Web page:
Chowdhury, .. .. Jyoti, Michigan Academician
A Theoretical Examination of Human Rights Treaties. Jyoti Chowdhury, Department of Political Science, Wayne State University
Human Rights treaties among nations have always been considered contentious. Despite being considered ineffectual and at times irrelevant when it contradicts state interest, states have overwhelmingly signed on to various treaties and declarations of human rights. This paper attempts to review current scholarly work pertaining to this phenomenon and its impact on states. This paper will also provide a balanced critique of the existing literature. As a secondary objective, these critiques shall be used to answer the utility of such treaties and declarations.
In this paper, we will examine the Hathaway approach (part of the new haven school of international law), the neo-realist approach, and the transnational actor approach (the constructivist approach). One may ask I address only these three approaches. I chose to focus on these three positions since the Hathaway Approach provides a much needed empirical understanding of the human rights treaty ratification and its impact; the neo-realist approach provides the ever evolving approach to the question at hand, and the transnational actor approach provides a dissection of the role of non-state actor in an increasingly global world and focuses on a more post-modern decentralized approach to international relations and international law.
Through the Logic of Skocpol: Corruption and Democratic Transition. Patty Zakaria, Wayne State University, Department of Political Science
Corruption occurs in every political system worldwide; however acts of corruption are more prevalent in developing countries. The need for power, prestige, and financial benefits in many developing countries leads individuals on the path of corruption. Acts of corruption have a real economic, social, and political cost for a country. This study will focus on corruption and democratic transition in developing countries by applying Skocpol's logic for analyzing social revolutionary transformation to my corruption-democracy model. I propose that the dominant group in a developing country experiencing political corruption will initiate for transition if they are dissatisfied with the system. Dissatisfaction occurs when the dominant group does not benefit politically and economically from corruption. In the corruption-democracy model dissatisfaction alone does not lead to democracy rather a 'trigger' need's to occur to push the dissatisfied dominant group into action. On the other hand, when the dominant group is satisfied with the system they will not push for democratic transition, but support the status quo. In seeking to examine the democracy-corruption model I will utilize a panel study of developing countries experiencing political corruption between 1970--2007.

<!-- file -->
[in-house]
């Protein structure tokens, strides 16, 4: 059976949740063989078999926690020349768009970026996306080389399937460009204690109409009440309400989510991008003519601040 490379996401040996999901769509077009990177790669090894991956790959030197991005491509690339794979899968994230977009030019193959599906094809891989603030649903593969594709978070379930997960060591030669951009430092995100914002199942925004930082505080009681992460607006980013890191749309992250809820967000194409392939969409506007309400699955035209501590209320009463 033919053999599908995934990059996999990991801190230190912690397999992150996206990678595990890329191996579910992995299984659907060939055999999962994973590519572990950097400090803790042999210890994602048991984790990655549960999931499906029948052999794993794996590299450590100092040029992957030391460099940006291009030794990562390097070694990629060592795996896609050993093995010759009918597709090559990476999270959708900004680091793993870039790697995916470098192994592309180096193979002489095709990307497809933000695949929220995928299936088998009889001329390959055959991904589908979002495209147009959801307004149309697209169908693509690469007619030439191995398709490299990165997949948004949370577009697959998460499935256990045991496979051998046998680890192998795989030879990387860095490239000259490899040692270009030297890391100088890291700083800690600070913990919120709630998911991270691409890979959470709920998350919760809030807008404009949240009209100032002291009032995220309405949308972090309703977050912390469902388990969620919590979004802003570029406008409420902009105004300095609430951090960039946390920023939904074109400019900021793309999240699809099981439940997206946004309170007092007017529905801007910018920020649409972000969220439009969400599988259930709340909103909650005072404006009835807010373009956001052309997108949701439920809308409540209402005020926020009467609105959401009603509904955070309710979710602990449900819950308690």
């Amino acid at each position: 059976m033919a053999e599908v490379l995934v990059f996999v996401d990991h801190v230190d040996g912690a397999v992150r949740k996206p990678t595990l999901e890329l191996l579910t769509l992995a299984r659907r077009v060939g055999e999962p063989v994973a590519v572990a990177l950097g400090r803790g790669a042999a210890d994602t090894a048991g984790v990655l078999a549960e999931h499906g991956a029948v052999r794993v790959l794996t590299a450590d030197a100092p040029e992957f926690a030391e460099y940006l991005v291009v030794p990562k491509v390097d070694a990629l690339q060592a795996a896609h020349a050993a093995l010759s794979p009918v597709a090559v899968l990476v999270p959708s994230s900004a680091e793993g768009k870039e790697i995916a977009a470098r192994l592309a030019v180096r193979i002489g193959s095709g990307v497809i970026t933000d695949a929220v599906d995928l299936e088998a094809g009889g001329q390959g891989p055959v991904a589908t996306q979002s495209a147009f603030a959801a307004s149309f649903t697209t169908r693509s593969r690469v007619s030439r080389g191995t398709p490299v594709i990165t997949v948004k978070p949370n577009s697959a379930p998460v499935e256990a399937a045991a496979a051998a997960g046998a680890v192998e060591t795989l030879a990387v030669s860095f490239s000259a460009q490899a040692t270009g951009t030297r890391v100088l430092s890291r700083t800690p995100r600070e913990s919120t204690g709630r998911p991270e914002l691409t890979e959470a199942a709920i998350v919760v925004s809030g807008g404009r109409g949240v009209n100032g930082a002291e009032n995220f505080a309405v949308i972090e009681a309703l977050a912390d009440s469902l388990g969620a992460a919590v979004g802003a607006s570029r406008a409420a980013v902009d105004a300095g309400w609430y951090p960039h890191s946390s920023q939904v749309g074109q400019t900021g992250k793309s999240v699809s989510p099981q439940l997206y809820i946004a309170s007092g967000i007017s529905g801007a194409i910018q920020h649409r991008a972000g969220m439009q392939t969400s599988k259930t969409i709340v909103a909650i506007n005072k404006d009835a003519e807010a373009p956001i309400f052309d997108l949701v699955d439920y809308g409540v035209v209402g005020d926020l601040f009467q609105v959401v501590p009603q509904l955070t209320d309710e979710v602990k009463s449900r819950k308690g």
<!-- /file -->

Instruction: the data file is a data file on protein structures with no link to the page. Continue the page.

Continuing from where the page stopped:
Anti Nazi Resistance in Hungary: The University Youth in 1994--1945. Barnabas Racz, Eastern Michigan University, Department of Political Science
Hungary's anti--Nazi resistance in World War II was almost non-existent until after the German occupation in 1944. Building on previous smaller attempts an anti-fascist organization crystallized in the second half of 1944 in the universities, including a couple of core semi-military units. The conspiratorial activities, their successes/failures are analyzed in this study from the psychological-political-cultural and legal viewpoints. In the aftermath of the war under the new communist dominated system, the university resistance was not officially recognized for political reasons until later in the post-1956 reform era.
Is Islam the Answer? The Reformed Image of the Muslim Brotherhood in Egypt and Their Rise to Political Power. Kristin LaLonde, University of Michigan-Flint, Department of Political Science
The group known as the "Muslim Brotherhood" is a longstanding institution in the country of Egypt, both religiously and politically. …